Designed by Charles Garnier, the 1,979 seat opera house opened with a lavish gala performance on January 5, 1875.
Excerpts from Daily Graphic, New York, September, September 19, 1874:
”The great pile occupies an entire square, as large as that occupied by our new public buildings. Its main front, indeed, all its fronts, constitute a variety of architecture and statuary beyond description: Inside all these wonders increase.
The space allotted to the stage, the dressing rooms, rooms or studios for the artists, reception rooms, machine rooms, machine shops, with the endless devices for scenery, seem to be more than half the entire area; and as you gaze into this mysterious combination, the auditorium looks comparatively small, even with its tier after tier of boxes and its sweeping corridors
Some idea of this immense edifice may be gathered from the size of the saloon, or foyer, a rectangular hall over 160 feet long and forty feet high. It is lighted by day by five windows looking into the boulevard, and in the night by a bewildering array of chandeliers.”
“The panels they were to fill, the spaces for the mirrors, the lofty and wide spreading ceilings, the walls, the very floors, conveyed an idea of vastness, heightened by the gorgeous decorations in bronzes and gold, in mosaic and fresco, in marble and other products of French and foreign quarries. I forbear an estimate of what this palace of music will accommodate or what it costs, but its acoustic capacity seems to have passed judgement.”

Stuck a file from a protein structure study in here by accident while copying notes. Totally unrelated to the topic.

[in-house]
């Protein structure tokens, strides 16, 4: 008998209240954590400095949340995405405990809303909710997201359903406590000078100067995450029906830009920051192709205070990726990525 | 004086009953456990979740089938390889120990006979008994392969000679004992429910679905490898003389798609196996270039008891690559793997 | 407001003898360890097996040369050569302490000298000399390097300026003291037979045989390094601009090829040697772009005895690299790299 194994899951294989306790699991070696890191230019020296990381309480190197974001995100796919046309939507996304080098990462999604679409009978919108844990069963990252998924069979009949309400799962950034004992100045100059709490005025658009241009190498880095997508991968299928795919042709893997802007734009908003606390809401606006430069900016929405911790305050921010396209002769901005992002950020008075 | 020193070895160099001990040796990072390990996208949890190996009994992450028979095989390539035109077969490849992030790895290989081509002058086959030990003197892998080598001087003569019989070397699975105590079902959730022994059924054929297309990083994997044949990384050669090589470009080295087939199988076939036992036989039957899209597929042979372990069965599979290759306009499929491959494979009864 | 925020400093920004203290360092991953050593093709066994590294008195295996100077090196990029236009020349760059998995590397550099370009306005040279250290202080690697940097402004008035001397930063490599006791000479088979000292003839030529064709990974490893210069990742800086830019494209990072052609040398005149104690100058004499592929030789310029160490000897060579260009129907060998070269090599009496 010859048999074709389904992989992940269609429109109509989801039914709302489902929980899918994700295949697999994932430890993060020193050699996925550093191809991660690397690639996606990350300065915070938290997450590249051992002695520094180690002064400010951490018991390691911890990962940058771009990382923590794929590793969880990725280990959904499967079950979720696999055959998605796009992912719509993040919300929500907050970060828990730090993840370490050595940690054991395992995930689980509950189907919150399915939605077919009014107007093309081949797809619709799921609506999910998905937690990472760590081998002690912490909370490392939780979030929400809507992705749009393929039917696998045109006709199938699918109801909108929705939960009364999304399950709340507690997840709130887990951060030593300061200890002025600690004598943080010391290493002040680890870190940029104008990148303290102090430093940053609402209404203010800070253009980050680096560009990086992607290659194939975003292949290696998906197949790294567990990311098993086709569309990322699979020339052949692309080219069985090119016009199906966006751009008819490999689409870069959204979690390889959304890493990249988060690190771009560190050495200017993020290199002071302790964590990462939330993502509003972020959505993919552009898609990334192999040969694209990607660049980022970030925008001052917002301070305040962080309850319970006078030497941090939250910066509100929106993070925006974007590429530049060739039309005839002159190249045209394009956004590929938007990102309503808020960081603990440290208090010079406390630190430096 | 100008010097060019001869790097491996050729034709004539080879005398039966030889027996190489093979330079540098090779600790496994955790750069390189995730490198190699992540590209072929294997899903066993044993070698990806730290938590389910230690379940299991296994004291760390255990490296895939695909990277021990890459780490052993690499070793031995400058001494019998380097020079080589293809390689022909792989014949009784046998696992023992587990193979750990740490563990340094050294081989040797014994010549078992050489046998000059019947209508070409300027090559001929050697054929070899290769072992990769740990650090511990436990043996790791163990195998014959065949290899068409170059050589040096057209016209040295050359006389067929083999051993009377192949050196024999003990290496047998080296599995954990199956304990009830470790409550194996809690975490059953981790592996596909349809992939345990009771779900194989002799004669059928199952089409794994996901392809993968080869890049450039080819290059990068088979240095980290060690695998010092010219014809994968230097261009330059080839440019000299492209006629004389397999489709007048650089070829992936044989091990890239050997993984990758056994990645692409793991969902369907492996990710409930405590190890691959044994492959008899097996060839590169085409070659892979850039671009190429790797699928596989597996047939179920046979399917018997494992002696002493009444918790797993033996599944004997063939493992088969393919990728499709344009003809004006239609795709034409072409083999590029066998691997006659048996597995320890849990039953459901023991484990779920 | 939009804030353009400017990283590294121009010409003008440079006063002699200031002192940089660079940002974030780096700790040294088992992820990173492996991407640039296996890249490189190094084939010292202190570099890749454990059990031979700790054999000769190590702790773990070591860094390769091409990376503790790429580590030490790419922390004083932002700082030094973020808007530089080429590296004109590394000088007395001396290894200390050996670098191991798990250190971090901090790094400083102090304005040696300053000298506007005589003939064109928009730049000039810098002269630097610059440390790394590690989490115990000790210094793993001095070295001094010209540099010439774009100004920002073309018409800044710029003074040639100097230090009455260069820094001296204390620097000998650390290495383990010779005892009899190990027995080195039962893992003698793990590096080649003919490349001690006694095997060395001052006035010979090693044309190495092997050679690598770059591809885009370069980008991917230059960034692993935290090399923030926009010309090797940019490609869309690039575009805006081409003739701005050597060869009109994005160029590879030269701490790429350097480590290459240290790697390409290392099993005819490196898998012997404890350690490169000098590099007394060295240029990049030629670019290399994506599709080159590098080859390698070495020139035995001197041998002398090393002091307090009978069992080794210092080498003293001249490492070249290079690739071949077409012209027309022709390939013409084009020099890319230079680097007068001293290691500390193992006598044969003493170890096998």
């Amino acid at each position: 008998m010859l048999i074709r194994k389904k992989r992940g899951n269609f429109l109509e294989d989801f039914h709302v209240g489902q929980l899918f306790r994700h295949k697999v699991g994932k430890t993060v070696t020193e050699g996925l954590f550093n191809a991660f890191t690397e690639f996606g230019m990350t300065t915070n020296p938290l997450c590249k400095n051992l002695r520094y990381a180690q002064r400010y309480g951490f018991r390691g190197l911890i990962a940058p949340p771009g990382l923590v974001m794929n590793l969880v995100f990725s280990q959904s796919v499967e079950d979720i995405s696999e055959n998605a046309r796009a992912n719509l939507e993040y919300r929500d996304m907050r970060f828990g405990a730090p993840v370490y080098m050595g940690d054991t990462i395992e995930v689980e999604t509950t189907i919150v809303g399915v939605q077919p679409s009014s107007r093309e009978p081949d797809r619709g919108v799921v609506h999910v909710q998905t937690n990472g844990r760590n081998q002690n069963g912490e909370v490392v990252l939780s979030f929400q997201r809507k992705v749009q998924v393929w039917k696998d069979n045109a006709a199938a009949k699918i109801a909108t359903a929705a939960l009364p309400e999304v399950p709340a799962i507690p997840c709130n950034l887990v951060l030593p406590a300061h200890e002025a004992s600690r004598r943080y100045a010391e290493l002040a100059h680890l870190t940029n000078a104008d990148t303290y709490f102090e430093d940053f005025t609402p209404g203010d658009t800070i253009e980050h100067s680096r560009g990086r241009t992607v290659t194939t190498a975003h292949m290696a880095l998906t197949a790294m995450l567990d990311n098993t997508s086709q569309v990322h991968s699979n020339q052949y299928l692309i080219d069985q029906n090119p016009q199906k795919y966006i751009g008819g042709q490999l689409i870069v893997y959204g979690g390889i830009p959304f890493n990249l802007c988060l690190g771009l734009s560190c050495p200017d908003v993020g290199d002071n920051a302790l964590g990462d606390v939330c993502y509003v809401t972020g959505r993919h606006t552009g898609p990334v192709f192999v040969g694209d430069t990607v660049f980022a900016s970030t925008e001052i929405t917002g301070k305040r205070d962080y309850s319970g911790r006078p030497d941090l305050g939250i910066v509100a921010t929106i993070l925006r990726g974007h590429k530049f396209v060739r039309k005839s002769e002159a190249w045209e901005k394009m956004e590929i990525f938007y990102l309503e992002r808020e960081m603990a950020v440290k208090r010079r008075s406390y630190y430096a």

“Work on it was arrested, of course, during the siege and the Commune, and it was several times in danger, but the present Government has given it an immense appropriation to finish it by January.”
The Daily Courier, Onondaga, New York, November 19, 1874:
“The chandelier for the middle of the Paris Opera House will be a marvel in its way. It will cost $8,000.”
Excerpts from the Deaf Mutes’ Journal, April 29, 1875:
“The French government proposes to establish a school of mosaic decorations at Serves. Such a school was actually established by Napoleon I, with the object not only of naturalizing a beautiful and useful art in France, but also of assisting an unfortunate class, the workmen employed being all deaf and dumb. But since 1830 nothing has been heard of it.”
“The fact that one of the most intersting and original conceptions of the architect of the Paris Opera-house was executed by Italian artists has been the means of reviving this plan for a school of mosaic decorations. The original idea will be carried out so far that pupils showing a taste for the art, will first be sought at the Deaf and Dumb Institution.”
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Cezar Del Valle is the author of the Brooklyn Theatre Index, chosen 2010 Best Book of the Year by the Theatre Historical Society .
He is currently available for theatre walks and talks in 2013.